FYI: Swift bug raised here: https://bugs.swift.org/browse/SR-3871

I'm having an odd problem where a cast isn't working, but the console shows it as the correct type.

I have a public protocol

public protocol MyProtocol { }

And I implement this in a module, with a public method which return an instance.

internal struct MyStruct: MyProtocol { }

public func make() -> MyProtocol { return MyStruct() }

Then, in my view controller, I trigger a segue with that object as the sender

let myStruct = make()
self.performSegue(withIdentifier: "Bob", sender: myStruct)

All good so far.

The problem is in my prepare(for:sender:) method.

override func prepare(for segue: UIStoryboardSegue, sender: Any?) {
    if segue.identifier == "Bob" {
        if let instance = sender as? MyProtocol {

However, the cast of instance to MyProtocol always returns nil.

When I run po sender as! MyProtocol in the console, it gives me the error Could not cast value of type '_SwiftValue' (0x1107c4c70) to 'MyProtocol' (0x1107c51c8). However, po sender will output a valid Module.MyStruct instance.

Why doesn't this cast work?

(I've managed to solve it by boxing my protocol in a struct, but I'd like to know why it's not working as is, and if there is a better way to fix it)

  • just going out on a limb here, but does changing the internal declaration here internal struct MyStruct: MyProtocol { } to public change anything?
    – Dennis
    Feb 3 '17 at 22:12
  • @Dennis Nope :( Feb 3 '17 at 22:16

This is pretty weird bug – it looks like it happens when an instance has been bridged to Obj-C by being boxed in a _SwiftValue and is statically typed as Any(?). That instance then cannot be cast to a given protocol that it conforms to.

According to Joe Groff in the comments of the bug report you filed:

This is an instance of the general "runtime dynamic casting doesn't bridge if necessary to bridge to a protocol" bug. Since sender is seen as _SwiftValue object type, and we're trying to get to a protocol it doesn't conform to, we give up without also trying the bridged type.

A more minimal example would be:

protocol P {}
struct S : P {}

let s = S()

let val : Any = s as AnyObject // bridge to Obj-C as a _SwiftValue.

print(val as? P) // nil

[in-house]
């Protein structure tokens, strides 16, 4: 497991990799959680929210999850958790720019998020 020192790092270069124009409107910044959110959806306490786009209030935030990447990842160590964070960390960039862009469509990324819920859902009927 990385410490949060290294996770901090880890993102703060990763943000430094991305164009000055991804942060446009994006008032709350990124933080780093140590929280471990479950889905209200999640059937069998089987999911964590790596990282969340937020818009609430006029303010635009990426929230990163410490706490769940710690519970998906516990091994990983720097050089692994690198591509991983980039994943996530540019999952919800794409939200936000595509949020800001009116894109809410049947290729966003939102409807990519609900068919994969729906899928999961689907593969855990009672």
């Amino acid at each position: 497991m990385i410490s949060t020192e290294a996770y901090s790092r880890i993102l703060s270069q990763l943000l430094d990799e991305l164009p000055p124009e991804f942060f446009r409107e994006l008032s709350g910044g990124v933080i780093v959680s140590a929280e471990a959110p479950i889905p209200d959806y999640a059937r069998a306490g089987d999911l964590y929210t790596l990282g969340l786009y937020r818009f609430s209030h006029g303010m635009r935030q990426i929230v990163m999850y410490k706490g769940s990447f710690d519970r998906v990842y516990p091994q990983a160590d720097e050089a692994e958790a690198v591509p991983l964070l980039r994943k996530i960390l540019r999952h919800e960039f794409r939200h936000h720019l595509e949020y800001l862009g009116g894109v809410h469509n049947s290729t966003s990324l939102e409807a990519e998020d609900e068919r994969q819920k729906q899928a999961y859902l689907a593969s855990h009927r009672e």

Weirdly enough, first casting to AnyObject and then casting to the protocol appears to work:

print(val as AnyObject as! P) // S()

So it appears that statically typing it as AnyObject makes Swift also check the bridged type for protocol conformance, allowing the cast to succeed. The reasoning for this, as explained in another comment by Joe Groff, is:

The runtime has had a number of bugs where it only attempts certain conversions to one level of depth, but not after performing other conversions (so AnyObject -> bridge -> Protocol might work, but Any -> AnyObject -> bridge -> Protocol doesn't). It ought to work, at any rate.

  • It i I have extended Array using a protocol P but this casting is not working for that case Sep 8 '20 at 13:27
  • This is an excellent write-up of a super weird bug. Thanks for the chained casting tip, I didn't even know that was valid code!
    – Drarok
    Nov 16 '20 at 23:32

The problem is that the sender must pass through the Objective-C world, but Objective-C is unaware of this protocol / struct relationship, since both Swift protocols and Swift structs are invisible to it. Instead of a struct, use a class:

protocol MyProtocol {}
class MyClass: MyProtocol { }
func make() -> MyProtocol { return MyClass() }

Now everything works as you expect, because the sender can live and breathe coherently in the Objective-C world.

  • 2
    I'm not saying that the behavior you've isolated is right. The struct is being boxed, but you'd think its relationship with the protocol would survive that. You might want to file a bug with bugs.swift.org.
    – matt
    Feb 3 '17 at 22:51

Still not fixed. My favorite and easiest workaround is by far chain casting:

if let instance = sender as AnyObject as? MyProtocol {


Here's my solution. I didn't want to just make it into a class (re: this answer) because my protocol is being implemented by multiple libraries and they would all have to remember to do that.

I went for boxing my protocol into a struct.

public struct BoxedMyProtocol: MyProtocol {
    private let boxed: MyProtocol

    // Just forward methods in MyProtocol onto the boxed value
    public func myProtocolMethod(someInput: String) -> String {
        return self.boxed.myProtocolMethod(someInput)

Now, I just pass around instances of BoxedMyProtocol.

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